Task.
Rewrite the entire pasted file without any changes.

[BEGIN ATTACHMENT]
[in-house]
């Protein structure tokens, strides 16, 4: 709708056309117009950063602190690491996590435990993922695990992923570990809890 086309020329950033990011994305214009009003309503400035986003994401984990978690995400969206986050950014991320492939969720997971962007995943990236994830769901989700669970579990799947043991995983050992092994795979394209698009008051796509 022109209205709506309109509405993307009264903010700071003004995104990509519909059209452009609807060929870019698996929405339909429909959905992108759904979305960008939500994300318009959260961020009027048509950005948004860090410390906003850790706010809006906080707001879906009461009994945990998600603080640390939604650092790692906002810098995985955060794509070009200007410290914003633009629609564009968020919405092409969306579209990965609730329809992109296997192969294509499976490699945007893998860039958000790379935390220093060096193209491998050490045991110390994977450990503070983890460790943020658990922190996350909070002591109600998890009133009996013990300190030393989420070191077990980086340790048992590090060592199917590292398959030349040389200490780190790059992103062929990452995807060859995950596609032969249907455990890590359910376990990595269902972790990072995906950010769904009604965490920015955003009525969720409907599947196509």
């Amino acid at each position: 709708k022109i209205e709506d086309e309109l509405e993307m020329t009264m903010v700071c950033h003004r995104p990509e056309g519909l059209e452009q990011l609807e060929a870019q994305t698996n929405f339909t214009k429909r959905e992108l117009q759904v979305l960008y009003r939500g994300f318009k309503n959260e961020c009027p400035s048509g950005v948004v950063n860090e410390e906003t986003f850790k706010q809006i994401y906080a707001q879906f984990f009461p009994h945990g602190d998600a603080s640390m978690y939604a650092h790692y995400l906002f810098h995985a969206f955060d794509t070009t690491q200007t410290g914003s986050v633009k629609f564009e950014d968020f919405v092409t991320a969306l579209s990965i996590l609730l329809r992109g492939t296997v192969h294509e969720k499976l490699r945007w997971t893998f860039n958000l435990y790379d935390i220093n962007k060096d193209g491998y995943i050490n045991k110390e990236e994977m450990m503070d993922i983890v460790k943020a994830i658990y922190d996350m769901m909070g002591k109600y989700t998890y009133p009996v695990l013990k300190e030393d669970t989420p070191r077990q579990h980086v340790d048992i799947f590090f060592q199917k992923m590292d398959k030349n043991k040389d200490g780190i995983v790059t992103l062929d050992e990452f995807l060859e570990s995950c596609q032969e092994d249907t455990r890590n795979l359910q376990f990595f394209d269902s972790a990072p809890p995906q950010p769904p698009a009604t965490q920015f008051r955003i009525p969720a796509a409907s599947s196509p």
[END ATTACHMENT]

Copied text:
[in-house]
């Protein structure tokens, strides 16, 4: 709708056309117009950063602190690491996590435990993922695990992923570990809890 086309020329950033990011994305214009009003309503400035986003994401984990978690995400969206986050950014991320492939969720997971962007995943990236994830769901989700669970579990799947043991995983050992092994795979394209698009008051796509 022109209205709506309109509405993307009264903010700071003004995104990509519909059209452009609807060929870019698996929405339909429909959905992108759904979305960008939500994300318009959260961020009027048509950005948004860090410390906003850790706010809006906080707001879906009461009994945990998600603080640390939604650092790692906002810098995985955060794509070009200007410290914003633009629609564009968020919405092409969306579209990965609730329809992109296997192969294509499976490699945007893998860039958000790379935390220093060096193209491998050490045991110390994977450990503070983890460790943020658990922190996350909070002591109600998890009133009996013990300190030393989420070191077990980086340790048992590090060592199917590292398959030349040389200490780190790059992103062929990452995807060859995950596609032969249907455990890590359910376990990595269902972790990072995906950010769904009604965490920015955003009525969720409907599947196509």
């Amino acid at each position: 709708k022109i209205e709506d086309e309109l509405e993307m020329t009264m903010v700071c950033h003004r995104p990509e056309g519909l059209e452009q990011l609807e060929a870019q994305t698996n929405f339909t214009k429909r959905e992108l117009q759904v979305l960008y009003r939500g994300f318009k309503n959260e961020c009027p400035s048509g950005v948004v950063n860090e410390e906003t986003f850790k706010q809006i994401y906080a707001q879906f984990f009461p009994h945990g602190d998600a603080s640390m978690y939604a650092h790692y995400l906002f810098h995985a969206f955060d794509t070009t690491q200007t410290g914003s986050v633009k629609f564009e950014d968020f919405v092409t991320a969306l579209s990965i996590l609730l329809r992109g492939t296997v192969h294509e969720k499976l490699r945007w997971t893998f860039n958000l435990y790379d935390i220093n962007k060096d193209g491998y995943i050490n045991k110390e990236e994977m450990m503070d993922i983890v460790k943020a994830i658990y922190d996350m769901m909070g002591k109600y989700t998890y009133p009996v695990l013990k300190e030393d669970t989420p070191r077990q579990h980086v340790d048992i799947f590090f060592q199917k992923m590292d398959k030349n043991k040389d200490g780190i995983v790059t992103l062929d050992e990452f995807l060859e570990s995950c596609q032969e092994d249907t455990r890590n795979l359910q376990f990595f394209d269902s972790a990072p809890p995906q950010p769904p698009a009604t965490q920015f008051r955003i009525p969720a796509a409907s599947s196509p």